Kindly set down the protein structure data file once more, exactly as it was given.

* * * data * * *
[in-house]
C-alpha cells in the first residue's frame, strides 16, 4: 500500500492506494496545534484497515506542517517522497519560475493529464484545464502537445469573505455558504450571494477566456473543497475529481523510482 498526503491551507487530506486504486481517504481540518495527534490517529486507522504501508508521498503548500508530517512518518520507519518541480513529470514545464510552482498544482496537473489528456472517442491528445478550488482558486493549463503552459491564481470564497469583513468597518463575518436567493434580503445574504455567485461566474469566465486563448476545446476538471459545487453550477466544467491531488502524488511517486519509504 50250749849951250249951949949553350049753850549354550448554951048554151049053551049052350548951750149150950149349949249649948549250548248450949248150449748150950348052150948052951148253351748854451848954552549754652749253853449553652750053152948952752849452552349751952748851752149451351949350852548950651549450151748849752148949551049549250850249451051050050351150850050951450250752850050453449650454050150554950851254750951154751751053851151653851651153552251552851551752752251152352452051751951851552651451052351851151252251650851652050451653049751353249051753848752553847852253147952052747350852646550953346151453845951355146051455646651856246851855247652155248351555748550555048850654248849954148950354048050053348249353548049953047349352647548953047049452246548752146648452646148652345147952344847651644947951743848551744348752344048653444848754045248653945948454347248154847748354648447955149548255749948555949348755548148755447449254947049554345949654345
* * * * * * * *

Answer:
[in-house]
C-alpha cells in the first residue's frame, strides 16, 4: 500500500492506494496545534484497515506542517517522497519560475493529464484545464502537445469573505455558504450571494477566456473543497475529481523510482 498526503491551507487530506486504486481517504481540518495527534490517529486507522504501508508521498503548500508530517512518518520507519518541480513529470514545464510552482498544482496537473489528456472517442491528445478550488482558486493549463503552459491564481470564497469583513468597518463575518436567493434580503445574504455567485461566474469566465486563448476545446476538471459545487453550477466544467491531488502524488511517486519509504 50250749849951250249951949949553350049753850549354550448554951048554151049053551049052350548951750149150950149349949249649948549250548248450949248150449748150950348052150948052951148253351748854451848954552549754652749253853449553652750053152948952752849452552349751952748851752149451351949350852548950651549450151748849752148949551049549250850249451051050050351150850050951450250752850050453449650454050150554950851254750951154751751053851151653851651153552251552851551752752251152352452051751951851552651451052351851151252251650851652050451653049751353249051753848752553847852253147952052747350852646550953346151453845951355146051455646651856246851855247652155248351555748550555048850654248849954148950354048050053348249353548049953047349352647548953047049452246548752146648452646148652345147952344847651644947951743848551744348752344048653444848754045248653945948454347248154847748354648447955149548255749948555949348755548148755447449254947049554345949654345